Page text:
“You will find new things to strive for. Your sisters, your aunts, a new world for your daughter.”
“I will, but it will take some getting used to. Bella deserves to know her family and vice versa, so we’ll spend lots of time here on the coast in the future. I’ve missed it.” Her face softened. “There’s nothing like the smell of the ocean. I’ve avoided the entire coast since I left.”
“Your family will be glad to have you back.”
“Emily and I have talked, and we have a lot of catching up to do. I’ve missed so much. When I thought Harlan was about to kill me on that overlook, I was angry. Angry that he’d made me lose my mother and father and then twenty years with the family I had left.”
“Did Emily tell you she refused to search for you all that time?”
“No.” Surprise registered in her eyes.
“She was worried you were involved with your father’s death. She saw you outside that night, and then you left town. She was afraid to discover the truth of why you left.”
Tara was silent.
“Madison looked for you when she got older. She’d argue with Emily because she refused to help, but Emily never told Madison of her suspicions about your involvement.”
“That’s a heavy burden to carry for two decades,” Tara whispered.
“In a twisted bit of logic, she was trying to protect you.”
Tara sniffed and wiped her eyes.
“Both Madison and Emily are overjoyed to have you in their lives again. Bella too.”
“They’re good sisters,” Tara said. Her gaze turned curious. “And what about you? Will you be around too?”
He blinked. “I work in Portland.”
She shot him a withering glance. “I’m asking about Emily. The air crackles whenever you two are in the same room.”
He grinned. Apparently Tara spoke her mind like Emily did. “That’s up to her.”
“Maybe you should persuade her.”
“I’m working on it.”
“Are you staying for tea?”
“I wouldn’t miss it.”
“I hired two waitresses. I think they’ll work out,” Madison told Emily as they waited at the table for the aunts to finish up whatever surprise they were making in the kitchen for tea. Emily looked almost back to normal. She had crutches to keep the weight off her injured calf, and the bandage in her hair was gone. They’d shaved part of her scalp when they stitched up the cut from her accident, but her hair covered almost all of it.
Madison had almost lost another sister. Twice.
By the grace of God, she now had both.
With Emily out of commission for the last two days, Madison had stepped up at the diner. She knew how to manage the restaurant, but this was the first time she’d relished the responsibility.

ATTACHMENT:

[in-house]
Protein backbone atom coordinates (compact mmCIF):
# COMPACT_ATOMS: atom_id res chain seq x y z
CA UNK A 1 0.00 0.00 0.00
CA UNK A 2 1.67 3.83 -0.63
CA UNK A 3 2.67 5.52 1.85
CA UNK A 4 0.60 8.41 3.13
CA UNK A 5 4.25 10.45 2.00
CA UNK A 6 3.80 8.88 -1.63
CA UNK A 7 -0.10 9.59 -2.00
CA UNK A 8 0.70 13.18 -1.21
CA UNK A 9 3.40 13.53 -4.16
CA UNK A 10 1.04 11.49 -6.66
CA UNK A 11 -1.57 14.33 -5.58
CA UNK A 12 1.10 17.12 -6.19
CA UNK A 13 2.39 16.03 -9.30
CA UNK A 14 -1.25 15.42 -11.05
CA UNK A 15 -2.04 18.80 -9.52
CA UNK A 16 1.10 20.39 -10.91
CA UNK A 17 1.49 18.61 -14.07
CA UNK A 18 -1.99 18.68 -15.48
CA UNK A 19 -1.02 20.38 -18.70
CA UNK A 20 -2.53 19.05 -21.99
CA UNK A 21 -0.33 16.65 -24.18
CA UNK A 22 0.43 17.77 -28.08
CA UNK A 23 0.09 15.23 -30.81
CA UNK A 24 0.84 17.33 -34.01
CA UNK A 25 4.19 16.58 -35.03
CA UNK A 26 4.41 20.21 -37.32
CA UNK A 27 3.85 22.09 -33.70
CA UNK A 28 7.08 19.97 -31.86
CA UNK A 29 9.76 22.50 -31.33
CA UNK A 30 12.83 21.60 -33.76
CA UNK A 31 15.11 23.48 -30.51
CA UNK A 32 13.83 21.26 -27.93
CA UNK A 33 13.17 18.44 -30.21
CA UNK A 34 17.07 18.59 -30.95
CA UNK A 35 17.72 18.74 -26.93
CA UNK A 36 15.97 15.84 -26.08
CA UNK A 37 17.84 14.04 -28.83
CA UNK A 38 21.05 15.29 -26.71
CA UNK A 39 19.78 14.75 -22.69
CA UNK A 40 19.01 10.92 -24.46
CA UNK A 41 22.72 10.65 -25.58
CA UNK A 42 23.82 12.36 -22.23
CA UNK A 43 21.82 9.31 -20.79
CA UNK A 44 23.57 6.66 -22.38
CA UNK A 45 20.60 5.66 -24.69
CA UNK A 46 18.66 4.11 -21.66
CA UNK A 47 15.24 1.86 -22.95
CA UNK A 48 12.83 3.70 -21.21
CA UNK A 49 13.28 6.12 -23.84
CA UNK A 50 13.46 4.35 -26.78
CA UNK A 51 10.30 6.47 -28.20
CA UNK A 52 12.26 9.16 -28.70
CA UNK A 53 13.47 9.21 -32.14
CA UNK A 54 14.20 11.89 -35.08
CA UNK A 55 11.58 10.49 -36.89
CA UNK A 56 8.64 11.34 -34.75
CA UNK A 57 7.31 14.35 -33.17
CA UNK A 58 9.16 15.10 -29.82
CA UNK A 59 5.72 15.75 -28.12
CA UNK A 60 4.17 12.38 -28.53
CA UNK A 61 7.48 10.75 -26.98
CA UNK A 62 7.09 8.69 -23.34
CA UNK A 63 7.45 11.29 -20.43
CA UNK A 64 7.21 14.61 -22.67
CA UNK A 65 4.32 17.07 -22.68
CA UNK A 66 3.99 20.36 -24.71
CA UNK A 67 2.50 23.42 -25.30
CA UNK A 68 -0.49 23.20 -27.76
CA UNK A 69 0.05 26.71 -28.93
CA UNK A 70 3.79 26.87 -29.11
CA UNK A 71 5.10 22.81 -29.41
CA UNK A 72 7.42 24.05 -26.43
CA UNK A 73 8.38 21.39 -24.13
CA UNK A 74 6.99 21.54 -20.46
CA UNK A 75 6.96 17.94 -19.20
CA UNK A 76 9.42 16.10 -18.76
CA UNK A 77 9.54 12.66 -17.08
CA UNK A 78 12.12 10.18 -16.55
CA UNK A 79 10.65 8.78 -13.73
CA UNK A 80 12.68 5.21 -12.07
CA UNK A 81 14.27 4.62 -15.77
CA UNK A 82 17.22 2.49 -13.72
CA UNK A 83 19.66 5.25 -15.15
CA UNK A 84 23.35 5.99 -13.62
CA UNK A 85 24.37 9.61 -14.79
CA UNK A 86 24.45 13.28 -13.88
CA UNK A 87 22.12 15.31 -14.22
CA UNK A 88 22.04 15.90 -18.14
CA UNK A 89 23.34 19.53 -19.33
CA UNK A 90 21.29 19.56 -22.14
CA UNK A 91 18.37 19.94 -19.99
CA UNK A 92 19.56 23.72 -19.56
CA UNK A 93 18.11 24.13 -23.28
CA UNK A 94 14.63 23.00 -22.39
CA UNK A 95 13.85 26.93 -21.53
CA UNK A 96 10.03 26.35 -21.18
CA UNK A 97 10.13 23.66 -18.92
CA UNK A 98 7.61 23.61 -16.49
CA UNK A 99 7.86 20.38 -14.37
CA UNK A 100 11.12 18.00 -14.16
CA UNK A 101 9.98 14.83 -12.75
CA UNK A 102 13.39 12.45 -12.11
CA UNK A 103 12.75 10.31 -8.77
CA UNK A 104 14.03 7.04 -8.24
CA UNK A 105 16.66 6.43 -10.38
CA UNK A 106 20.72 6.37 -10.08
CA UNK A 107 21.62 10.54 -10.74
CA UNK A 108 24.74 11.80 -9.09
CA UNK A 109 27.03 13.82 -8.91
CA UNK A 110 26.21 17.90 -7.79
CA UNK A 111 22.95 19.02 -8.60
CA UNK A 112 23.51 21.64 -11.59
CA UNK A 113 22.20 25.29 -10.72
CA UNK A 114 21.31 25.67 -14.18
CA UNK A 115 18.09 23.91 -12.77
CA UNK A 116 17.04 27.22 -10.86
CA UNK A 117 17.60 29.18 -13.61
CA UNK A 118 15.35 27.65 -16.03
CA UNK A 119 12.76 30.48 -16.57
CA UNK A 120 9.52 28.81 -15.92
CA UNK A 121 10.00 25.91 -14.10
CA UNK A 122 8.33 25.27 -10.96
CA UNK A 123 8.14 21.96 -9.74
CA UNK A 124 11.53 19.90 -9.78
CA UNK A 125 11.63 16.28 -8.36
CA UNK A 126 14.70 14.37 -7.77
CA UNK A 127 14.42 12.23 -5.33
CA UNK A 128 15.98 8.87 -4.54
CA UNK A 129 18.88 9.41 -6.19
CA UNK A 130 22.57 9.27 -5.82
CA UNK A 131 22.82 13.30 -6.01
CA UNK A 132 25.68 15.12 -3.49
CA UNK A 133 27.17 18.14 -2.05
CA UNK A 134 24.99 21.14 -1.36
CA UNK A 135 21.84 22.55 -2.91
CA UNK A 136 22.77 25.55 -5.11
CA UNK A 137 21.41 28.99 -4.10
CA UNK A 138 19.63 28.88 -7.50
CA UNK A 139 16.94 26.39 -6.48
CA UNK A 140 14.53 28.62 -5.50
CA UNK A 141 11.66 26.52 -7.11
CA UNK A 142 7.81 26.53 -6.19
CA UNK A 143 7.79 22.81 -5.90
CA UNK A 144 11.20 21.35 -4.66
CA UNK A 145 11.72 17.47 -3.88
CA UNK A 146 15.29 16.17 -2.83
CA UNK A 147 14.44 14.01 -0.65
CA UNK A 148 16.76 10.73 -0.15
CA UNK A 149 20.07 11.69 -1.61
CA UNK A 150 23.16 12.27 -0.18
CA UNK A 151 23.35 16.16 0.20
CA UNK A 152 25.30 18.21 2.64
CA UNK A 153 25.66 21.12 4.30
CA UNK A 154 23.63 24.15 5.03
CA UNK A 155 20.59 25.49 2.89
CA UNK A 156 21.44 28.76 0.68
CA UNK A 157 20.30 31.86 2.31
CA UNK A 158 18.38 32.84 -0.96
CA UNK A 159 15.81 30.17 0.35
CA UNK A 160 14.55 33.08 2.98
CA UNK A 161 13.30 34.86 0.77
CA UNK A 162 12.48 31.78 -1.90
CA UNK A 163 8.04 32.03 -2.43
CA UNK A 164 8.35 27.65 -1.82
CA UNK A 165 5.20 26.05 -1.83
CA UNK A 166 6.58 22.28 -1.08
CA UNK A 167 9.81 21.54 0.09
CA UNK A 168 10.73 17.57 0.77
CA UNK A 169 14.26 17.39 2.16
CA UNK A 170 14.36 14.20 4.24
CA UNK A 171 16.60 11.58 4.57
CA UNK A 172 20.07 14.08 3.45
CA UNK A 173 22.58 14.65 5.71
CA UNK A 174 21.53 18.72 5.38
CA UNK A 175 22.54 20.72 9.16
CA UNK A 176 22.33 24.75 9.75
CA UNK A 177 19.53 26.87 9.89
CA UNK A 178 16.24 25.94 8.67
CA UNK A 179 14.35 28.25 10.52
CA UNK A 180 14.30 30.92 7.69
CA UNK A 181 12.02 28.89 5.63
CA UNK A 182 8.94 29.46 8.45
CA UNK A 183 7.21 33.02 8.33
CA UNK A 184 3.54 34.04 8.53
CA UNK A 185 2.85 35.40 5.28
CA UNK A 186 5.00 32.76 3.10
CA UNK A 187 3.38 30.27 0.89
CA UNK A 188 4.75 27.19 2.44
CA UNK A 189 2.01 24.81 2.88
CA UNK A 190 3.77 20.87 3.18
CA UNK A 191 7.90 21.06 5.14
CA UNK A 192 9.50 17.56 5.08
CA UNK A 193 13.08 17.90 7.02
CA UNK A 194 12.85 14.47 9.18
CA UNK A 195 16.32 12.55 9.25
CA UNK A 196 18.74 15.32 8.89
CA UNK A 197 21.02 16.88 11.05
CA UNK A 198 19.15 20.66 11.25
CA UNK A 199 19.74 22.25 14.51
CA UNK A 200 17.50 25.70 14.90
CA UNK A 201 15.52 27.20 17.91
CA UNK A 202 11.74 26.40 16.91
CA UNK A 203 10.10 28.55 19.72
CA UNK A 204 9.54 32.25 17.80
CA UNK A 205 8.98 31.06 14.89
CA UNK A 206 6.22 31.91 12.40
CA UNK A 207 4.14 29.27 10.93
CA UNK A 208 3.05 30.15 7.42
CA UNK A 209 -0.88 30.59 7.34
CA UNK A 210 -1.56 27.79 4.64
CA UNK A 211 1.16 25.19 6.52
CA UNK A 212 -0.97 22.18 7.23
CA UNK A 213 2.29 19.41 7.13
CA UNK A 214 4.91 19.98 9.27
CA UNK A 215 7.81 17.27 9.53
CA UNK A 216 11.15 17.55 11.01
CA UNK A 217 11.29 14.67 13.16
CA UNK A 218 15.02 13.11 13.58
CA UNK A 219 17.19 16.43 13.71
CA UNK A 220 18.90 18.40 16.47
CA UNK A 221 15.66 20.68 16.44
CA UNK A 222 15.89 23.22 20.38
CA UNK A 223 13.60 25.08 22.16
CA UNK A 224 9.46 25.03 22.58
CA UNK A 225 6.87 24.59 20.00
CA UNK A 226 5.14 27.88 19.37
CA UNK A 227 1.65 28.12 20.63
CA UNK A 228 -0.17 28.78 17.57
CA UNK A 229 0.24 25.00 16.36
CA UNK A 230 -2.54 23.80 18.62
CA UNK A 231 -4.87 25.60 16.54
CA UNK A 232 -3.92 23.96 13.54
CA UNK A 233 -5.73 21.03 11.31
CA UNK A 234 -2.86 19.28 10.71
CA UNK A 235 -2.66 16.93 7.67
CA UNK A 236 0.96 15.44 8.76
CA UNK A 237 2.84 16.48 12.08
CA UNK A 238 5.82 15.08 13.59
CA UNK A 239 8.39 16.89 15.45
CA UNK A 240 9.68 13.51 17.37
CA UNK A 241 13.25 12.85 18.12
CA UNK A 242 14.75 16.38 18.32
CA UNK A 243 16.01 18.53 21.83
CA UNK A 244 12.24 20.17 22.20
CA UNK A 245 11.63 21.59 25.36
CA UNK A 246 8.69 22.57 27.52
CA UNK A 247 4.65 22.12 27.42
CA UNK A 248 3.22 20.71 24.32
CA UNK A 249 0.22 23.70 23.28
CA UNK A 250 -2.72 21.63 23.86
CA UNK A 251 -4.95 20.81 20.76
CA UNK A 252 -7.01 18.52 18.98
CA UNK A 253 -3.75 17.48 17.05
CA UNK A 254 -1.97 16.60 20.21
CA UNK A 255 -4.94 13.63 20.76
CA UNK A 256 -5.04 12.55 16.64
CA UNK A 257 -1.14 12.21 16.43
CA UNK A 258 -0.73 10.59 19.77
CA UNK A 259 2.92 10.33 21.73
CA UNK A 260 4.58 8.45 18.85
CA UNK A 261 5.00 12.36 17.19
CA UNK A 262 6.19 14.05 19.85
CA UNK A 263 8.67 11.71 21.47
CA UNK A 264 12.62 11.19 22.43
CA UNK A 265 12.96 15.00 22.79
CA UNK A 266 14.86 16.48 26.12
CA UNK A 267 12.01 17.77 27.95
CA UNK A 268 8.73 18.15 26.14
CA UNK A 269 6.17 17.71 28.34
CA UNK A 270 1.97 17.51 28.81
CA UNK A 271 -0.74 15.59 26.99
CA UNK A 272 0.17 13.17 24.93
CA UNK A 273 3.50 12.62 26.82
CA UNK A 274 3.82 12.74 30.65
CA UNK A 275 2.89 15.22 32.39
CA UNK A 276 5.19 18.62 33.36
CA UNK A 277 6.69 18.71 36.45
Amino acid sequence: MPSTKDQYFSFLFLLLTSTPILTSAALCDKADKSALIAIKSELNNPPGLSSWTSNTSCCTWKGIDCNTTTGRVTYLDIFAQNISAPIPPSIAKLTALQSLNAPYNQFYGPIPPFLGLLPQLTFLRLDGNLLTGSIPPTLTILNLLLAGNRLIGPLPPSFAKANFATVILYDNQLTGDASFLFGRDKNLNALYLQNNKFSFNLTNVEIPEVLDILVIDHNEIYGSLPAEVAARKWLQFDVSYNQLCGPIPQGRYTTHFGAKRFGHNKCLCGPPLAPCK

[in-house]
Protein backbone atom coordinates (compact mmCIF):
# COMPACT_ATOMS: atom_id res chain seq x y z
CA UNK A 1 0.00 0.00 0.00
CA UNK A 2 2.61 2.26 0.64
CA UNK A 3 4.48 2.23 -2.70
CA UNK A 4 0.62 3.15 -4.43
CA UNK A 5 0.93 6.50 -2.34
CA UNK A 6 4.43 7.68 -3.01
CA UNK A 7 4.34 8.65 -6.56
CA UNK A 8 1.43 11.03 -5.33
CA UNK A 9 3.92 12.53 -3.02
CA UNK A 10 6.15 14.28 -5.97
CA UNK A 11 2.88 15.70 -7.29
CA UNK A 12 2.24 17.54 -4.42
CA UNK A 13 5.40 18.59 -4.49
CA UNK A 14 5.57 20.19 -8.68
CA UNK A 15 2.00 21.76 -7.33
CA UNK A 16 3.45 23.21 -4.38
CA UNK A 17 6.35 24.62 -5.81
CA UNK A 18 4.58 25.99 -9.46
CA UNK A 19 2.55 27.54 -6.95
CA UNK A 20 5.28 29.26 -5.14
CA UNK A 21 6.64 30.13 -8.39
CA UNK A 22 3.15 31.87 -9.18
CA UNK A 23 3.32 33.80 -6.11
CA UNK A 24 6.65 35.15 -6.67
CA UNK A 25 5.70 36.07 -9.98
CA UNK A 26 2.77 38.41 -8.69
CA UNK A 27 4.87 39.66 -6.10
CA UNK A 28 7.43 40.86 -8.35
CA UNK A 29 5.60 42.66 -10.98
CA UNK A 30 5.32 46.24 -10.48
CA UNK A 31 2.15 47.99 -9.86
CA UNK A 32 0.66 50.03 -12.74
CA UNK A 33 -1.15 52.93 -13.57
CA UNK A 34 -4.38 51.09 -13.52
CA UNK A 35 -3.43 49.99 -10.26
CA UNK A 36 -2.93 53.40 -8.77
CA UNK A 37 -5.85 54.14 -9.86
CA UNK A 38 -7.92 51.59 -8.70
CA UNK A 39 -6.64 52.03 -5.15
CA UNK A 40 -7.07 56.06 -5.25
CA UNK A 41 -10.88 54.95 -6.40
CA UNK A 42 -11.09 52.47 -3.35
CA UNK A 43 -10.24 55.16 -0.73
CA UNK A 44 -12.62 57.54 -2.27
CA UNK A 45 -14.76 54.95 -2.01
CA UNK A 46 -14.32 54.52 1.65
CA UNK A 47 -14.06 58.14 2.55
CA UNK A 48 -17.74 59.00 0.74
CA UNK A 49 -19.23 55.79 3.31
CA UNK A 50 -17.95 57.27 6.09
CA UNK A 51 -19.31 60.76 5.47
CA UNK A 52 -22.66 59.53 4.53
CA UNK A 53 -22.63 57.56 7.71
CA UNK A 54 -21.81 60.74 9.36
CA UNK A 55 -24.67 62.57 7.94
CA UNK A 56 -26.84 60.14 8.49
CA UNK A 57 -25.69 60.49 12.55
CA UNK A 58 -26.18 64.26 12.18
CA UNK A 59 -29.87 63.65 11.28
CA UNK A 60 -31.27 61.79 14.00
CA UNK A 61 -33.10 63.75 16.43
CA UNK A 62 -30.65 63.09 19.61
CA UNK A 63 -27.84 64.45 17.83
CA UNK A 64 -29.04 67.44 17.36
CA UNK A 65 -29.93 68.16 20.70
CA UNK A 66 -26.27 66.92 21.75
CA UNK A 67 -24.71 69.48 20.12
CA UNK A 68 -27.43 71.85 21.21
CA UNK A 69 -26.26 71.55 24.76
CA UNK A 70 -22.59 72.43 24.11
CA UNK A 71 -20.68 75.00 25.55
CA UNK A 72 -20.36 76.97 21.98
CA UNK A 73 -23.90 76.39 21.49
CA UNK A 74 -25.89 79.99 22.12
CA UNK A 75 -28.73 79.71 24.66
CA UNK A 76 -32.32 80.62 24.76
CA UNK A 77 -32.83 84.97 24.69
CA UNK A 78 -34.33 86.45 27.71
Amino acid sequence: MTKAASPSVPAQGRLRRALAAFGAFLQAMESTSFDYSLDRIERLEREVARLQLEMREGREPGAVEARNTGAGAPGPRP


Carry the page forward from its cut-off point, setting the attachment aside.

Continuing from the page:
An odd feeling.
“The aunties said I only should hire one—a girl to take Lindsay’s shifts—because they’d cover the floor until you were back.” Madison smirked as she rolled her eyes, and Emily laughed.
“Absolutely not,” agreed Emily. “They’re fine to fill in for a few hours here and there, but if they did it full-time, we’d be broke. They give away too much free food.”
It was true. The aunts didn’t like to charge families for all the kids’ meals or collect payment from friends they knew were struggling financially. “It’s just a little food. We can spare it,” they’d guiltily tell Madison when she caught them. The restaurant could spare food but not half of the day’s receipts.
Madison relaxed in her chair and realized this was the first time in forever that a cloud of tension no longer hung between her and Emily. “You know, Em,” Madison began, but she stopped. Her throat had constricted as long-forgotten emotions started to flow. She licked her lips and pushed on. “I was scared to death when I saw you struggling on the edge with Harlan and Tara. It felt like the time I’d seen you slide down it when we were kids. All I could do that day was scream. I was helpless.”
Emily listened, her full attention on Madison.
“But this time I could do something, and I didn’t hesitate. Zander had told me to go meet the deputies coming up the road, but something told me to follow him instead. I’m glad I did.”
“I was a split second from letting him fall,” admitted Emily. “I’m glad you were there.”
The sisters studied each other, uncertain how to handle the fresh emotion between the two of them.
Madison took a deep breath. “I was always so jealous of you.” Madison hadn’t realized she had something to say. Her words had come from nowhere.